Sea Transportation: March 1, 2005

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All of a sudden, pirates are a hot topic in counter-terrorism circles. But why? Pirate attacks were down last year. And they are expected to decline even further this year because last Decembers tidal wave literally washed away many known, or suspected, pirates, and their speedboats, in Indonesia. Well, it seems that some Southeast Asian terrorist cells have been overheard discussing hijacking a large tanker or container ship and doing something nasty with it. The scary part of that is that there are plenty of pirate groups that could get a bunch of terrorists aboard a large ship. These pirates usually just loot the ship, and crew, of any valuables, and then speed off with their goodies. There isnt usually much violence, although last year about 400 merchant sailors were killed, injured, kidnapped or missing as a result of pirate attacks. 

Just like the 911 airplane hijackers, it is possible, with enough money and some well educated (in how to navigate one of these large ships), to grab a vessel near a major port, or the Straits of Malacca or the Singapore Straits. One of these thousand foot ships could be run into port facilities, or sunk at a choke point and block sea traffic. Such an attack would have a greater global economic impact than the September 11, 2001 attacks. Thats because ships would have to travel several days longer to get to their destination (usually the Persian Gulf, or Japan/South Korea/China/Taiwan). Not only would shipping costs go up, but there would be a lot of shortages, because there is a shipping shortage at the moment. That has been caused mostly by China, which is in the midst of an economic boom that is attracting oil, and raw materials, imports from all over the world.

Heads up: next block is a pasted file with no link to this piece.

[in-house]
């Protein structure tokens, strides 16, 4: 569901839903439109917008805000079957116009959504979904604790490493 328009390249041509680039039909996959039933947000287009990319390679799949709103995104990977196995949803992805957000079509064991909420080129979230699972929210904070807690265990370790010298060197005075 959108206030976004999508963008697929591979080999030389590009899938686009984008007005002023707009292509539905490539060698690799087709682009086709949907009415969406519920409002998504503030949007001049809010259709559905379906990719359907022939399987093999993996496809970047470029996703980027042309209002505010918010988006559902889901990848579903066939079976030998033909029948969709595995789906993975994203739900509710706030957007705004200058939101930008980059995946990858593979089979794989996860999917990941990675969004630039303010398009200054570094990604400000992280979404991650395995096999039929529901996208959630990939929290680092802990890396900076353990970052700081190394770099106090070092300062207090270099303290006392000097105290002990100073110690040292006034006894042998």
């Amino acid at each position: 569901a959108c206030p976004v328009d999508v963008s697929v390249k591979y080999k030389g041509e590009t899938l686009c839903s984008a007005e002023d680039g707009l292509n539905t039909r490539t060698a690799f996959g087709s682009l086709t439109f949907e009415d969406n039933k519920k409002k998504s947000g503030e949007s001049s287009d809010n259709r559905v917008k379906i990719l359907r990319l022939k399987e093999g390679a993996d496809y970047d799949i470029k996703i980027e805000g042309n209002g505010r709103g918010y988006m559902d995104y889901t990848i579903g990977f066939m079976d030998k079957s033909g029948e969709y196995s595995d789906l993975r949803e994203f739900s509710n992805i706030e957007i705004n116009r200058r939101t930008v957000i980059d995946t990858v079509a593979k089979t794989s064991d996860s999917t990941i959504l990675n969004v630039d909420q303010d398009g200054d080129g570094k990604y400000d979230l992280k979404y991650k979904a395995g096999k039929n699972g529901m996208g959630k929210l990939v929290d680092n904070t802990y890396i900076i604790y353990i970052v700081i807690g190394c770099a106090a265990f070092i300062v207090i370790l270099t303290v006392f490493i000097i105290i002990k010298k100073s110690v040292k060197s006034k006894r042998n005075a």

Nations around the Malacca and Singapore Straits have already united, with the United States (and other major naval powers), to form more maritime patrols. If terrorist pirates did seize a large ship, there would probably be a chain-of-events worthy of a fairly exciting movie. Most of the really big ships have security devices on board that at least alert the owners back home when the ship, or crew, is in trouble. There would be time for local warships and commandoes/swat teams, to be brought to bear. But stopping or sinking one of these ships is difficult. U.S. Navy SEALs and Marines have practiced getting on to a ship held by terrorists, and fighting to regain control. It isnt easy. And the terrorists could bring aboard explosives to rig the ship for rapid sinking at the right moment. 

Pirates, in general, are not interested in becoming Islamic martyrs, but if Islamic terrorists recruited some experienced pirates to their cause, you could have a hijacking. Apparently that possibility has become more immediate of late. 

 


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